Amy Neu, MSW, LCSW
When many of us picture someone with Alzheimer’s disease, we envision an elderly person who had the chance to raise a family, fulfill a career, and have some time to enjoy retirement. This past year Hollywood has shed a fresh light on the topic of Early-Onset Alzheimer’s Disease through the award-winning film “Still Alice,” which has given many Americans a new awareness of the disease and has led us to question our assumptions of those affected by the illness. The Alzheimer’s Association estimates that currently 200,000 individuals under the age of 65 have Early-Onset Alzheimer’s and that many of these people are in their 40’s and 50’s. Early-Onset Alzheimer’s has a multi-generational impact for countless families, leaving parents, spouses, children, and grandchildren struggling to cope.
For many individuals diagnosed with Early-Onset Alzheimer’s Disease, receiving an accurate diagnosis can be a long and frustrating process. Doctors may overlook an Alzheimer’s diagnosis due to age or may attribute symptoms to stress, anxiety, depression, thyroid issues, or menopause. Once diagnosed, many people feel shocked and scared. They wonder how they can continue their normal life activities including maintaining a career, raising children, caregiving for parents, and participating in community events. For those who have a spouse or children, they may also feel guilty for the impending burden to come on their family. While it is difficult, it is essential for those diagnosed to learn more about the disease. This knowledge empowers those diagnosed to understand their possible needs and options for the future. It is critical for those diagnosed to remain socially engaged and to seek support through family and friends.
Spouses of a loved one with Early-Onset Alzheimer’s experience grief and bewilderment over their partner’s diagnosis. They often feel increased financial pressure to earn money due to future costs for their loved one’s care and the possibility of becoming the sole breadwinner for the family. They may also feel the strain to be more readily available to family at home as they face an increasing variety of demanding roles. In the early stages of the disease, spouses often find it helpful to seek more information about the disease with their partner and plan together for the future. Meeting together with professionals such as financial planners, attorneys, doctors, or therapists can help alleviate stress and anxiety about decisions regarding future care. The early stage of the illness is also a good time for spouses to listen to their loved one’s preferences for the future and to talk together about their relationship and changes in domestic roles. Additionally, continuing to do activities as a couple can strengthen the relationship and offer comfort and consistency to both spouses. In the later stages of the illness, reminiscing and continued use of touch may also help a couple maintain a sense of closeness.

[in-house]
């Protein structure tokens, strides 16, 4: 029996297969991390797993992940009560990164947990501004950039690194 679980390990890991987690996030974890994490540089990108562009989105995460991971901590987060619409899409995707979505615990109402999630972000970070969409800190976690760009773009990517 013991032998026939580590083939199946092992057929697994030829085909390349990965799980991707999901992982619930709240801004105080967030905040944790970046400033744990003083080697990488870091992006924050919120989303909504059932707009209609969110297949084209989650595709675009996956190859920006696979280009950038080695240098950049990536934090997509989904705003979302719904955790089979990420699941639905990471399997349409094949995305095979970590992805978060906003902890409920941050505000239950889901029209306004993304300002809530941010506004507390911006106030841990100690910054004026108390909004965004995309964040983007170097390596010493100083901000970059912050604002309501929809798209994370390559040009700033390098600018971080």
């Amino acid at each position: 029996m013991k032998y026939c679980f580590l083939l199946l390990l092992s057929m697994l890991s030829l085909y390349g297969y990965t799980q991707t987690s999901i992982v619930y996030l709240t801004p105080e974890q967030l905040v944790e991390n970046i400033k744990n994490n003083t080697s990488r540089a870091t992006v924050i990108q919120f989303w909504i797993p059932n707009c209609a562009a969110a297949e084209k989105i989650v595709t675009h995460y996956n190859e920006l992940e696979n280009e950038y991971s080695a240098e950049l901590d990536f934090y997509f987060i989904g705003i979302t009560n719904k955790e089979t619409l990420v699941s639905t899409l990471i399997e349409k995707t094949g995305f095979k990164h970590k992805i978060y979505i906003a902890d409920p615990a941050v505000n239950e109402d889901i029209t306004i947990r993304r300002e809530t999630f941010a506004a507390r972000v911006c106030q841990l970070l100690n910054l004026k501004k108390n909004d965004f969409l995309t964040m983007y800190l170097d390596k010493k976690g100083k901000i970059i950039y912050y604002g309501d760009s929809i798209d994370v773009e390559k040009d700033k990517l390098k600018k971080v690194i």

An Early-Onset Alzheimer’s diagnosis also has a vast impact on the individual’s children and grandchildren. The ages of the children make a difference in how they can be affected by the diagnosis. Younger children may need reassurance that the disease is not their fault and that they are loved. The book “Flowers for Grandpa Dan” by Connie McIntyre can help young children understand Alzheimer’s disease and give them an opportunity to talk about their feelings and experiences. Teenagers may feel an expectation to help out at home, which may lead to feelings of resentment, anger, or guilt. Young adults often feel torn between caregiving for their parent and moving ahead with their future. Overall, children of any age will benefit from an open, supportive family unit. Allowing children to ask questions and talk about their feelings lets them know that it is okay to express their needs and emotions. If they are having trouble expressing their feelings at home, it is beneficial for parents to seek out counseling or a support group as a healthy outlet. Continuing to do family activities and celebrate traditions also helps children feel safe and secure.
Early-Onset Alzheimer’s Disease is an illness that crosses generational divides and truly affects the whole family. It is essential for all family members to maintain their social supports in order to alleviate stress and anxiety and to cope with the struggles accompanying the illness. Continuing to participate in activities with family and friends, seeking out information about the illness, planning for the future, and talking with a therapist are important methods of coping. Developing and maintaining coping skills enables families to maintain strong connections between members and gives them strength to carry into the future.
Amy Neu, MSW, LCSW specializes in serving the elderly and disabled, along with their families and caregivers. She has significant experience counseling families within medical systems and during transitional periods from home to alternate levels of care.